BooksOfTheMoon

Lucifer, Vol. 4: The Divine Comedy

By Mike Carey

Rating: 4 stars

Lucifer has bound open his portal to another universe and thrown gates throughout the cosmos, welcoming allcomers, his one commandment being: worship nothing. But the Basanos and other old foes are still out to get him, and they may finally have their chance.

Volume three of this series left me a bit underwhelmed, but this one had everything I wanted in spades: a nefarious plot coming to fruition; pride coming before a fall; cavalry coming to the rescue; and the voice of God. I can’t wait to get hold of the next volumes now to find out where Morningstar goes from here.

Book details

ISBN: 9781401200091
Publisher: Vertigo
Year of publication: 2003

Lucifer, Vol. 3: A Dalliance With the Damned

By Mike Carey

Rating: 3 stars

This volume of everybody’s favourite anti-hero contains three apparently unrelated triptychs, a story of what’s going on in Hell and a short after-story where Michael confronts Lucifer again.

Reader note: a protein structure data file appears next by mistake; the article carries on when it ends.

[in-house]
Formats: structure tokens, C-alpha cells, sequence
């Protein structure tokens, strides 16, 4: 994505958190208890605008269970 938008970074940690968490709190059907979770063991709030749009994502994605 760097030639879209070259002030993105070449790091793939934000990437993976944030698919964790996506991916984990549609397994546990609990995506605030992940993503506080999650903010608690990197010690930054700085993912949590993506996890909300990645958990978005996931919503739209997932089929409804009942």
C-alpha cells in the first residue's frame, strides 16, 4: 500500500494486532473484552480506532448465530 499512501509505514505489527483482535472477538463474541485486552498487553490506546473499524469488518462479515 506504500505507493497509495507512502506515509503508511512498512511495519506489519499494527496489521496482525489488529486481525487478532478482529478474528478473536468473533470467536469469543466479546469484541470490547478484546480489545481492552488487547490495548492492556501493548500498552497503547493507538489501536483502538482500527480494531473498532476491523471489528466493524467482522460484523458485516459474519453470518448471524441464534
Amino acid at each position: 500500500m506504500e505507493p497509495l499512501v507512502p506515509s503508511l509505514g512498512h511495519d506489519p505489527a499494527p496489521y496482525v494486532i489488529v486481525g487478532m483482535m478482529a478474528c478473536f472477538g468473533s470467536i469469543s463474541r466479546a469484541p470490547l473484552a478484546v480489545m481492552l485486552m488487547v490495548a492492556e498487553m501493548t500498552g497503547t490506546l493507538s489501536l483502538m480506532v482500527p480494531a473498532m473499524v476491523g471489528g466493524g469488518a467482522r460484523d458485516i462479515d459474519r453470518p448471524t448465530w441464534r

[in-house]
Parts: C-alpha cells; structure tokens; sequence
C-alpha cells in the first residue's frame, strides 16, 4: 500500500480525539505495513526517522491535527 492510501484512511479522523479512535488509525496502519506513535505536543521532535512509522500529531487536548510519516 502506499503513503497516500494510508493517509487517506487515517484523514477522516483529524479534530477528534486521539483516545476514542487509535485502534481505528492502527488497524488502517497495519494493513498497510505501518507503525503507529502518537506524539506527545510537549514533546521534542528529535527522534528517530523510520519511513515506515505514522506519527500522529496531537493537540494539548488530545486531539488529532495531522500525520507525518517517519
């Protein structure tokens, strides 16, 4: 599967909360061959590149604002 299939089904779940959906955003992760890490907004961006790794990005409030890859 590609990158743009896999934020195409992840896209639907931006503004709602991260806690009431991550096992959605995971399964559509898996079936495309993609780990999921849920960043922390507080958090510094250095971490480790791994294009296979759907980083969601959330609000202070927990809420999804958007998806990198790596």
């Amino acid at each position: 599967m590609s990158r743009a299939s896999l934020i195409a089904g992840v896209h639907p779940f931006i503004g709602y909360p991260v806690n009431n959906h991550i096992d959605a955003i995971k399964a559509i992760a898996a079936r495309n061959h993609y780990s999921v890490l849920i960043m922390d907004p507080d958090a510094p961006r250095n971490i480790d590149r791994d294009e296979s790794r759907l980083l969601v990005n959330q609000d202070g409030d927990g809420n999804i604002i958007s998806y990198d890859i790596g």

This volume didn’t really do an awful lot for me. The three triptychs were interesting, the first being being Mazikeen’s story of trying to “fix” her face. After being an almost-illegible face in a mask for two volumes, it’s nice to see her get fleshed out a bit, and her story is taken up again in the final segment of the volume. Elaine’s story of trying to find her friend, a journey that takes her to Hell and back, was probably the least interesting of the three, while the final triptych showing Lucifer’s Garden of Eden and the serpent that appears there had a marvellous irony to it.

The second story, showing a power-play going on in Hell seemed like a side-show, with no real purpose other than to fill space. I liked the conceit that in a particular region of Hell, the fashion amongst demons has become to take on the aspect of Humans of the Renaissance period, and what comes of that, but the central story seemed weak, even if Christopher Rudd was quite a cool character.